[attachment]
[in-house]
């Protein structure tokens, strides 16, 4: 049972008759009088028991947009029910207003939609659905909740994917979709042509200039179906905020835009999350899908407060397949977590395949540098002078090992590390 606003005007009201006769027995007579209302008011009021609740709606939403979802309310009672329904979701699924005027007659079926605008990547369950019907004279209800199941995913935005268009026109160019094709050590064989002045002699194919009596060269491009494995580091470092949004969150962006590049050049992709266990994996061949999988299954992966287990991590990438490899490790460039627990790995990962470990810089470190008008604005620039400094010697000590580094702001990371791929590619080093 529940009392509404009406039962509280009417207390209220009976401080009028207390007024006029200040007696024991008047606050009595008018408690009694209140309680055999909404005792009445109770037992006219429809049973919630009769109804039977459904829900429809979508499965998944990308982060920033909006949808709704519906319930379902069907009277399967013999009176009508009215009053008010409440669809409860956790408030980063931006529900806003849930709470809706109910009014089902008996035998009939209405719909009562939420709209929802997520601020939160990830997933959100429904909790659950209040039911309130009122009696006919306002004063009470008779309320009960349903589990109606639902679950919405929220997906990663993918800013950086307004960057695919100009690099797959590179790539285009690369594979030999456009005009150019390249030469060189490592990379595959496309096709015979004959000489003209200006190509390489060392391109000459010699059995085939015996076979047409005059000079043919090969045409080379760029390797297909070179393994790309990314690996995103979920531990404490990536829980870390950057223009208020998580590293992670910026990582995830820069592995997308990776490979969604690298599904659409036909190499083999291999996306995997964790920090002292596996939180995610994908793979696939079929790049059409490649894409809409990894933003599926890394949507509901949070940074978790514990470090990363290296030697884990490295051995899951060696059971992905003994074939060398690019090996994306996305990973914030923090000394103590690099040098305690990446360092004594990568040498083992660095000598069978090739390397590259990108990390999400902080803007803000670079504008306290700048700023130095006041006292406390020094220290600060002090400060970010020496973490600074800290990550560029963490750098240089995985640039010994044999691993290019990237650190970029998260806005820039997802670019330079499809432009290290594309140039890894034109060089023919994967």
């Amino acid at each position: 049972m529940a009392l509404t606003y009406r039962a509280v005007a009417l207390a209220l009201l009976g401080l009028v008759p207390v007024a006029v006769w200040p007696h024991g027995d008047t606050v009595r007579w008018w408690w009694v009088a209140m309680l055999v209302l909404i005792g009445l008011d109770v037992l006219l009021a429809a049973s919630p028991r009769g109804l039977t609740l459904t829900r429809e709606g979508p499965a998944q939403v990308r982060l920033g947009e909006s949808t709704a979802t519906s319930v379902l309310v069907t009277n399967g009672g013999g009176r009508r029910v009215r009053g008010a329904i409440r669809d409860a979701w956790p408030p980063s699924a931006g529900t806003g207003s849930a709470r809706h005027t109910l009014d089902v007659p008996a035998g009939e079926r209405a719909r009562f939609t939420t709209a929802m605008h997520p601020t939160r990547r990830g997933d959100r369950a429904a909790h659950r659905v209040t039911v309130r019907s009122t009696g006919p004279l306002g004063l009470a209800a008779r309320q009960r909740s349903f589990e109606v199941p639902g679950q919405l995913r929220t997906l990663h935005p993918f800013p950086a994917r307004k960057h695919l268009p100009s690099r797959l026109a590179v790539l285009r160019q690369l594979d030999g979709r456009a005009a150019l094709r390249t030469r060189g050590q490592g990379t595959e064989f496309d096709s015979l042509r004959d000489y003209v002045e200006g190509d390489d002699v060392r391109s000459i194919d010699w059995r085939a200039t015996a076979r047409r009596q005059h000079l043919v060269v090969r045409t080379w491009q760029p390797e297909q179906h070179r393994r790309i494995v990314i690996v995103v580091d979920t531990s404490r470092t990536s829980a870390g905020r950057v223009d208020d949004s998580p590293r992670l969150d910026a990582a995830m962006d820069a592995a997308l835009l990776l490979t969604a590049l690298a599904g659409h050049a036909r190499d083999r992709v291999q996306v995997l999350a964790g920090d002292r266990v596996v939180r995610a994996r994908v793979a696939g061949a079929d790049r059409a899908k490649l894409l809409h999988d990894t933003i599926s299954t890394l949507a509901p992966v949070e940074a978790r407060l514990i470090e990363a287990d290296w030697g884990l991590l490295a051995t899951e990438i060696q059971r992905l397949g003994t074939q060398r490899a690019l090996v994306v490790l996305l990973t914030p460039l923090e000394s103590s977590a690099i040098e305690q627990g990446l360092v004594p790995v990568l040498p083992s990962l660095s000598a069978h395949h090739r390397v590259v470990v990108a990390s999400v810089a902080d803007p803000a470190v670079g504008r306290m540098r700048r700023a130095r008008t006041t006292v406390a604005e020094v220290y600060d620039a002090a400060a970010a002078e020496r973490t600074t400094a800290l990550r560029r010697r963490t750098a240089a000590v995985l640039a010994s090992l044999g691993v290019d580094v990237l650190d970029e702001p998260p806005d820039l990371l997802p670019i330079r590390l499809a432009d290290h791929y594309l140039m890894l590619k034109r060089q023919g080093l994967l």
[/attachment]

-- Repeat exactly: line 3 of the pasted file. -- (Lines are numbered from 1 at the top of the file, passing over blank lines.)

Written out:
């Amino acid at each position: 049972m529940a009392l509404t606003y009406r039962a509280v005007a009417l207390a209220l009201l009976g401080l009028v008759p207390v007024a006029v006769w200040p007696h024991g027995d008047t606050v009595r007579w008018w408690w009694v009088a209140m309680l055999v209302l909404i005792g009445l008011d109770v037992l006219l009021a429809a049973s919630p028991r009769g109804l039977t609740l459904t829900r429809e709606g979508p499965a998944q939403v990308r982060l920033g947009e909006s949808t709704a979802t519906s319930v379902l309310v069907t009277n399967g009672g013999g009176r009508r029910v009215r009053g008010a329904i409440r669809d409860a979701w956790p408030p980063s699924a931006g529900t806003g207003s849930a709470r809706h005027t109910l009014d089902v007659p008996a035998g009939e079926r209405a719909r009562f939609t939420t709209a929802m605008h997520p601020t939160r990547r990830g997933d959100r369950a429904a909790h659950r659905v209040t039911v309130r019907s009122t009696g006919p004279l306002g004063l009470a209800a008779r309320q009960r909740s349903f589990e109606v199941p639902g679950q919405l995913r929220t997906l990663h935005p993918f800013p950086a994917r307004k960057h695919l268009p100009s690099r797959l026109a590179v790539l285009r160019q690369l594979d030999g979709r456009a005009a150019l094709r390249t030469r060189g050590q490592g990379t595959e064989f496309d096709s015979l042509r004959d000489y003209v002045e200006g190509d390489d002699v060392r391109s000459i194919d010699w059995r085939a200039t015996a076979r047409r009596q005059h000079l043919v060269v090969r045409t080379w491009q760029p390797e297909q179906h070179r393994r790309i494995v990314i690996v995103v580091d979920t531990s404490r470092t990536s829980a870390g905020r950057v223009d208020d949004s998580p590293r992670l969150d910026a990582a995830m962006d820069a592995a997308l835009l990776l490979t969604a590049l690298a599904g659409h050049a036909r190499d083999r992709v291999q996306v995997l999350a964790g920090d002292r266990v596996v939180r995610a994996r994908v793979a696939g061949a079929d790049r059409a899908k490649l894409l809409h999988d990894t933003i599926s299954t890394l949507a509901p992966v949070e940074a978790r407060l514990i470090e990363a287990d290296w030697g884990l991590l490295a051995t899951e990438i060696q059971r992905l397949g003994t074939q060398r490899a690019l090996v994306v490790l996305l990973t914030p460039l923090e000394s103590s977590a690099i040098e305690q627990g990446l360092v004594p790995v990568l040498p083992s990962l660095s000598a069978h395949h090739r390397v590259v470990v990108a990390s999400v810089a902080d803007p803000a470190v670079g504008r306290m540098r700048r700023a130095r008008t006041t006292v406390a604005e020094v220290y600060d620039a002090a400060a970010a002078e020496r973490t600074t400094a800290l990550r560029r010697r963490t750098a240089a000590v995985l640039a010994s090992l044999g691993v290019d580094v990237l650190d970029e702001p998260p806005d820039l990371l997802p670019i330079r590390l499809a432009d290290h791929y594309l140039m890894l590619k034109r060089q023919g080093l994967l």